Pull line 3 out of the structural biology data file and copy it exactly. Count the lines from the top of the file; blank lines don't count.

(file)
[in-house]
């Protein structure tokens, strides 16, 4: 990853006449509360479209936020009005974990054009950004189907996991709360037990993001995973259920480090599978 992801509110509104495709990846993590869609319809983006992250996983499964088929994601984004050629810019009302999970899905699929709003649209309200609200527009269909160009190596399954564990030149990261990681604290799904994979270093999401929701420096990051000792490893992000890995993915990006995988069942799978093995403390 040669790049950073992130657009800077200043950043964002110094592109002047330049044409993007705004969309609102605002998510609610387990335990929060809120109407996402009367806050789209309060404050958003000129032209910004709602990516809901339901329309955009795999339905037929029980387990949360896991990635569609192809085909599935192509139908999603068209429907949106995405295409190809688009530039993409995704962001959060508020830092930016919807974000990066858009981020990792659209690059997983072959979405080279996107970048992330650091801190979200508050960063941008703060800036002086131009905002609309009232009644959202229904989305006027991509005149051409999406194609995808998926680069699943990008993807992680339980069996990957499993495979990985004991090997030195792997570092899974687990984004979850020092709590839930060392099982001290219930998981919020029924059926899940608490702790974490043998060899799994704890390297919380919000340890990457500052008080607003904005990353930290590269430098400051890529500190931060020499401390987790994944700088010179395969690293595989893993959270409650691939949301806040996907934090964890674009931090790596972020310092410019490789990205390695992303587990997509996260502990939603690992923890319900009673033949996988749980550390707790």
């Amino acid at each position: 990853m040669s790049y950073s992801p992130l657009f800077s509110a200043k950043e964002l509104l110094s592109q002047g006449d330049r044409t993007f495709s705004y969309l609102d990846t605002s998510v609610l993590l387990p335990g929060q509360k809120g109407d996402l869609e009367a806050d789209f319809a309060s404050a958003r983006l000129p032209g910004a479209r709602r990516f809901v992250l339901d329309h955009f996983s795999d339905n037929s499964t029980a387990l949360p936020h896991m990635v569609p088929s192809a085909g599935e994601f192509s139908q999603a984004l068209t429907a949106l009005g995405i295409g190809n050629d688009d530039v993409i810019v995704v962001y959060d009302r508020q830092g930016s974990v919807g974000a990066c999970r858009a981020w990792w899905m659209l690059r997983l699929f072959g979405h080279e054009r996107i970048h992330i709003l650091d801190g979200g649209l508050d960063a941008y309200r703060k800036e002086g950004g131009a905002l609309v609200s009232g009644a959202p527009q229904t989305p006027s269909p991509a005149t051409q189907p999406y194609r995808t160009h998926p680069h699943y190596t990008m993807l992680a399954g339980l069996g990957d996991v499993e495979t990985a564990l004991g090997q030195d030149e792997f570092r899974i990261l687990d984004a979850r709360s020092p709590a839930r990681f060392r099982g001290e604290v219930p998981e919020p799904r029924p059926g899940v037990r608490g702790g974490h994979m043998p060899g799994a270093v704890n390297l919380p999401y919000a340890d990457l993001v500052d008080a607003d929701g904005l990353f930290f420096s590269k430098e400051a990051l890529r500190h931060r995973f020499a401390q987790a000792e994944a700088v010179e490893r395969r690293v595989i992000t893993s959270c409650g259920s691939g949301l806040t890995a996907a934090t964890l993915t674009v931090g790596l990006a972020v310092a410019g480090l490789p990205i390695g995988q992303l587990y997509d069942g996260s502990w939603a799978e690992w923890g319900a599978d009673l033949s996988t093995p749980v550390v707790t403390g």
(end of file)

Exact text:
């Amino acid at each position: 990853m040669s790049y950073s992801p992130l657009f800077s509110a200043k950043e964002l509104l110094s592109q002047g006449d330049r044409t993007f495709s705004y969309l609102d990846t605002s998510v609610l993590l387990p335990g929060q509360k809120g109407d996402l869609e009367a806050d789209f319809a309060s404050a958003r983006l000129p032209g910004a479209r709602r990516f809901v992250l339901d329309h955009f996983s795999d339905n037929s499964t029980a387990l949360p936020h896991m990635v569609p088929s192809a085909g599935e994601f192509s139908q999603a984004l068209t429907a949106l009005g995405i295409g190809n050629d688009d530039v993409i810019v995704v962001y959060d009302r508020q830092g930016s974990v919807g974000a990066c999970r858009a981020w990792w899905m659209l690059r997983l699929f072959g979405h080279e054009r996107i970048h992330i709003l650091d801190g979200g649209l508050d960063a941008y309200r703060k800036e002086g950004g131009a905002l609309v609200s009232g009644a959202p527009q229904t989305p006027s269909p991509a005149t051409q189907p999406y194609r995808t160009h998926p680069h699943y190596t990008m993807l992680a399954g339980l069996g990957d996991v499993e495979t990985a564990l004991g090997q030195d030149e792997f570092r899974i990261l687990d984004a979850r709360s020092p709590a839930r990681f060392r099982g001290e604290v219930p998981e919020p799904r029924p059926g899940v037990r608490g702790g974490h994979m043998p060899g799994a270093v704890n390297l919380p999401y919000a340890d990457l993001v500052d008080a607003d929701g904005l990353f930290f420096s590269k430098e400051a990051l890529r500190h931060r995973f020499a401390q987790a000792e994944a700088v010179e490893r395969r690293v595989i992000t893993s959270c409650g259920s691939g949301l806040t890995a996907a934090t964890l993915t674009v931090g790596l990006a972020v310092a410019g480090l490789p990205i390695g995988q992303l587990y997509d069942g996260s502990w939603a799978e690992w923890g319900a599978d009673l033949s996988t093995p749980v550390v707790t403390g």